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March 8, 2011
Ask the experts: March Madness impact
MORE EXPERTS: Comparing McD's talent | Top overachievers | Moving up? | Duke loaded
Rivals.com basketball recruiting analysts Jerry Meyer and Eric Bossi weigh in on four current topics.
Of all the bubble teams, who would benefit most in recruiting by making the tournament?
Bossi: That's a good question and one that is tough for me to answer. I do my best to go out of my way to avoid all of the constant bubble talk and tournament projections because I find it pointless to spend so much time fretting about who is in or who is out prior to Selection Sunday. I really don't know who it would benefit most in recruiting, but I think making it into the NCAA Tournament would be a huge boost for Brad Brownell in his first year at Clemson. Conversely, if Virginia Tech were to miss again I think people might start questioning whether or not the formula it has been using can get it done.
Meyer: This is a tough question because it is difficult to quantify the recruiting boost from making the tournament, and making the tournament helps any team with its recruiting. One thought, though, is that making the tournament can really give a new coach a boost in recruiting. Alabama, Boston College, Colorado and Georgia fit this category. Also, these teams haven't necessarily been fixtures in March Madness. Michigan comes to mind as well as a program that could reap recruiting dividends by making the tournament. And any mid-major school gains a significant recruiting advantage by making the tournament.
St. John's coach Steve Lavin was doing a heck of a job recruiting without having proven he can win there. Now that he's proven it, what kind of impact do you see St. John's making in future recruiting classes?
Bossi: I've always felt that Lavin walked into a perfect situation. St. John's is a team that is playing this year with double-digit seniors, featuring some legitimate talent within the group. Former coach Norm Roberts probably would have had similar success with this group this year. That's why he was let go last year because many felt the group had underachieved and others were afraid he'd be able to play his way into a few more years at St. John's with this group. Lavin proved that he could coach and win at UCLA. Looking ahead, everything is in place to continue recruiting success. He's got buzz, he knows how to land talent and he has connections.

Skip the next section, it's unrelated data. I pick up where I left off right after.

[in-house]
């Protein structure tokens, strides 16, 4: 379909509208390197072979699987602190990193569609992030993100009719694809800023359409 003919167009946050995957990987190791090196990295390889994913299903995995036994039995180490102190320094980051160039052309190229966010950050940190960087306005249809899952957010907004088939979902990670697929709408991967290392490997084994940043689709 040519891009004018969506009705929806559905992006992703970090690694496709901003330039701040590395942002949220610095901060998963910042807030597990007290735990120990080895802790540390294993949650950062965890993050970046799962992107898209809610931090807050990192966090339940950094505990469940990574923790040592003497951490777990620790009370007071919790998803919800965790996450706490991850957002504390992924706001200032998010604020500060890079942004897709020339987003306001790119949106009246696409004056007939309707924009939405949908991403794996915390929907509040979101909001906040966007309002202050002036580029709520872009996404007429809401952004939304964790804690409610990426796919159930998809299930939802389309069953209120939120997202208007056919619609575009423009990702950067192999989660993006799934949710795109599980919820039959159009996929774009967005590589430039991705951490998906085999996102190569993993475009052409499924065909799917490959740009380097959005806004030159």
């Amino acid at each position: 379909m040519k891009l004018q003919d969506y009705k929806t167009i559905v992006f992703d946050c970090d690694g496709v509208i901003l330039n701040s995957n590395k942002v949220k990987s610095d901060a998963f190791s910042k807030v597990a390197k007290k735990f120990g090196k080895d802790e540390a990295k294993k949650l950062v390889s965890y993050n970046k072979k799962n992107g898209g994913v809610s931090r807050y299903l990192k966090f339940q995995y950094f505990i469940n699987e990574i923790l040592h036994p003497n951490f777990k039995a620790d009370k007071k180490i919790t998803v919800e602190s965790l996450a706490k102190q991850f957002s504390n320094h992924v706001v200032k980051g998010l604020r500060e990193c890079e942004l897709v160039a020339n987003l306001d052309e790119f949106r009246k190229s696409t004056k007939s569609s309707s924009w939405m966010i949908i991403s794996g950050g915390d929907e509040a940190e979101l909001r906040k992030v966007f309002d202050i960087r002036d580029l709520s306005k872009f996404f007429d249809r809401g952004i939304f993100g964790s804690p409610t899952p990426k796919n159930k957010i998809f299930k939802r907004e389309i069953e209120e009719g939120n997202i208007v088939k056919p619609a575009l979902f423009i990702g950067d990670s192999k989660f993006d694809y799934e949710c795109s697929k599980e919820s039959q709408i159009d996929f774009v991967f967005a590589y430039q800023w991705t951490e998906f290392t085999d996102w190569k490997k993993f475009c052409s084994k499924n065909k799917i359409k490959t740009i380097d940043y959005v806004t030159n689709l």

Meyer: If it were possible, I would buy stock in St. John's recruiting. Don't know that there is a rebuilding program with more buzz surrounding it than St. John's program. Momentum is a major factor in recruiting, and St. John's has a whole lot of it right now. Lavin is a proven recruiter, who now has the ability to recruit nationwide. I expect future recruiting classes to consistently be in the upper echelon of the recruiting rankings.
Is the Pac-10's lack of success on the court the past couple of years hurting league schools when recruiting the West?
Bossi: I don't think any schools have really been hurt by any lack of success. I think that it's been more a case of lots of coaching turnover, some misses in talent evaluation and perhaps a bit of a down cycle in West Coast talent during the previous two or three years. Now that there is some stability with the coaches in the league, I fully expect the league to make a comeback.
Meyer: I don't think this is a significant issue. UCLA's recruiting has taken a dip, but Arizona's recruiting is on the rise, Stanford's recruiting is improving, while Oregon and Washington are holding steady. The Pac-10 landed nine of the 16 committed western prospects in the 2011 Rivals150. It's no surprise that St. John's snagged a couple. The West Coast conference landed a couple. Then Kentucky, Marquette and Harvard grabbed one apiece.
Who is a surprise star in college basketball right now that you scouted in high school and never thought they could play at such a high level in college?
Bossi: This is a pretty easy one for me: Jacob Pullen of Kansas State. It wasn't that I didn't think he could put up decent numbers over the course of his career because I knew he would score. However, watching him play in high school he was often selfish, didn't want to play defense much of the time and had a questionable attitude. During his years at Kansas State, all of that has gone away and he's turned into one of the best leaders in college basketball, a threat on both ends of the floor and a guy who thrives in the clutch. He's going to go down as one of the most successful and beloved Kansas State players of all time.
Meyer: I was skeptical of Ben Hansbrough as a high-major recruit when I scouted him, much less as a leading candidate for Big East Player of the Year and an NBA prospect. Evidently, all but the Mississippi State coaches were in the same boat as me. Hansbrough exceeded my expectations at Mississippi State and then blew my expectations out of the water after transferring to Notre Dame. With his competitiveness, toughness and physical strength, I thought he would be a successful college player just below the high-major level. Obviously, I severely underestimated what type of college player Hansbrough would be. He refined and improved his skill level to go along with his other positive traits and is now one of the best players in college basketball.